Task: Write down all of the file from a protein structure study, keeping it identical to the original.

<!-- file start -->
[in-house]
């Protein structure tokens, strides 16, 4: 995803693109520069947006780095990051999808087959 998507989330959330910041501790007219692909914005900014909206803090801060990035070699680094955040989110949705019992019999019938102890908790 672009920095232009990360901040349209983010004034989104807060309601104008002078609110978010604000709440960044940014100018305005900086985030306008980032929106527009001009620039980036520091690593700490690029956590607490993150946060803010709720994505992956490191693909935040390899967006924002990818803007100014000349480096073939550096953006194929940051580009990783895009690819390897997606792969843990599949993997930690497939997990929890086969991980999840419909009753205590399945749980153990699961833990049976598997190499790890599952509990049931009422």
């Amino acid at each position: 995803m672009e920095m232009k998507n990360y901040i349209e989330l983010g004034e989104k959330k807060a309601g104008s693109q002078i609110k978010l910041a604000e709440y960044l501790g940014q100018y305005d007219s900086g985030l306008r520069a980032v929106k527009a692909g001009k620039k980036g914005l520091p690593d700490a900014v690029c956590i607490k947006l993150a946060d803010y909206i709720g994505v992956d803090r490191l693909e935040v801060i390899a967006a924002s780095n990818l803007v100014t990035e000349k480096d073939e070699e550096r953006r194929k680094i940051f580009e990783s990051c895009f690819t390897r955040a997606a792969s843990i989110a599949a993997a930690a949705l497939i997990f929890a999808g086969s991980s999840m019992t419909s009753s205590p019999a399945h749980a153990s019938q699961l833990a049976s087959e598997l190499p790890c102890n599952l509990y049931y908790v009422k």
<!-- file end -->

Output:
[in-house]
């Protein structure tokens, strides 16, 4: 995803693109520069947006780095990051999808087959 998507989330959330910041501790007219692909914005900014909206803090801060990035070699680094955040989110949705019992019999019938102890908790 672009920095232009990360901040349209983010004034989104807060309601104008002078609110978010604000709440960044940014100018305005900086985030306008980032929106527009001009620039980036520091690593700490690029956590607490993150946060803010709720994505992956490191693909935040390899967006924002990818803007100014000349480096073939550096953006194929940051580009990783895009690819390897997606792969843990599949993997930690497939997990929890086969991980999840419909009753205590399945749980153990699961833990049976598997190499790890599952509990049931009422």
């Amino acid at each position: 995803m672009e920095m232009k998507n990360y901040i349209e989330l983010g004034e989104k959330k807060a309601g104008s693109q002078i609110k978010l910041a604000e709440y960044l501790g940014q100018y305005d007219s900086g985030l306008r520069a980032v929106k527009a692909g001009k620039k980036g914005l520091p690593d700490a900014v690029c956590i607490k947006l993150a946060d803010y909206i709720g994505v992956d803090r490191l693909e935040v801060i390899a967006a924002s780095n990818l803007v100014t990035e000349k480096d073939e070699e550096r953006r194929k680094i940051f580009e990783s990051c895009f690819t390897r955040a997606a792969s843990i989110a599949a993997a930690a949705l497939i997990f929890a999808g086969s991980s999840m019992t419909s009753s205590p019999a399945h749980a153990s019938q699961l833990a049976s087959e598997l190499p790890c102890n599952l509990y049931y908790v009422k």